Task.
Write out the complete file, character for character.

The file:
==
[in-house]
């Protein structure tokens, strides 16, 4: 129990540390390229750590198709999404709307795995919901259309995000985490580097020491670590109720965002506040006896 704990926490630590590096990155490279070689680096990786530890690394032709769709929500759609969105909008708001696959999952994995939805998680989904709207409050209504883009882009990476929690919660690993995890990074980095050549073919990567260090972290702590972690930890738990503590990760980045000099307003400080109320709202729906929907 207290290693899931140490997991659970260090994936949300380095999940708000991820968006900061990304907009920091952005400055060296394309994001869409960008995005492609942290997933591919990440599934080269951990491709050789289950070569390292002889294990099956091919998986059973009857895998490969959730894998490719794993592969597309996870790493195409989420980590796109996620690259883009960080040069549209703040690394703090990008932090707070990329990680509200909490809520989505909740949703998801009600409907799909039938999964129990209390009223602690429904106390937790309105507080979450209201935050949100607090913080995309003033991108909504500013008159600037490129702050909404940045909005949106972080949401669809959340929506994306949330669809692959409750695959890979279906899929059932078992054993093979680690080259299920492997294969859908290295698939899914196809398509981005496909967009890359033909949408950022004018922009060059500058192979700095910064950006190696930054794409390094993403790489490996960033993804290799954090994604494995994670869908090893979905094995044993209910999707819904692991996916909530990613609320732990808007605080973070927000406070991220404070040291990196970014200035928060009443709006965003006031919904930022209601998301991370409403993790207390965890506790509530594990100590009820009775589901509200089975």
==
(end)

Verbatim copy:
[in-house]
């Protein structure tokens, strides 16, 4: 129990540390390229750590198709999404709307795995919901259309995000985490580097020491670590109720965002506040006896 704990926490630590590096990155490279070689680096990786530890690394032709769709929500759609969105909008708001696959999952994995939805998680989904709207409050209504883009882009990476929690919660690993995890990074980095050549073919990567260090972290702590972690930890738990503590990760980045000099307003400080109320709202729906929907 207290290693899931140490997991659970260090994936949300380095999940708000991820968006900061990304907009920091952005400055060296394309994001869409960008995005492609942290997933591919990440599934080269951990491709050789289950070569390292002889294990099956091919998986059973009857895998490969959730894998490719794993592969597309996870790493195409989420980590796109996620690259883009960080040069549209703040690394703090990008932090707070990329990680509200909490809520989505909740949703998801009600409907799909039938999964129990209390009223602690429904106390937790309105507080979450209201935050949100607090913080995309003033991108909504500013008159600037490129702050909404940045909005949106972080949401669809959340929506994306949330669809692959409750695959890979279906899929059932078992054993093979680690080259299920492997294969859908290295698939899914196809398509981005496909967009890359033909949408950022004018922009060059500058192979700095910064950006190696930054794409390094993403790489490996960033993804290799954090994604494995994670869908090893979905094995044993209910999707819904692991996916909530990613609320732990808007605080973070927000406070991220404070040291990196970014200035928060009443709006965003006031919904930022209601998301991370409403993790207390965890506790509530594990100590009820009775589901509200089975």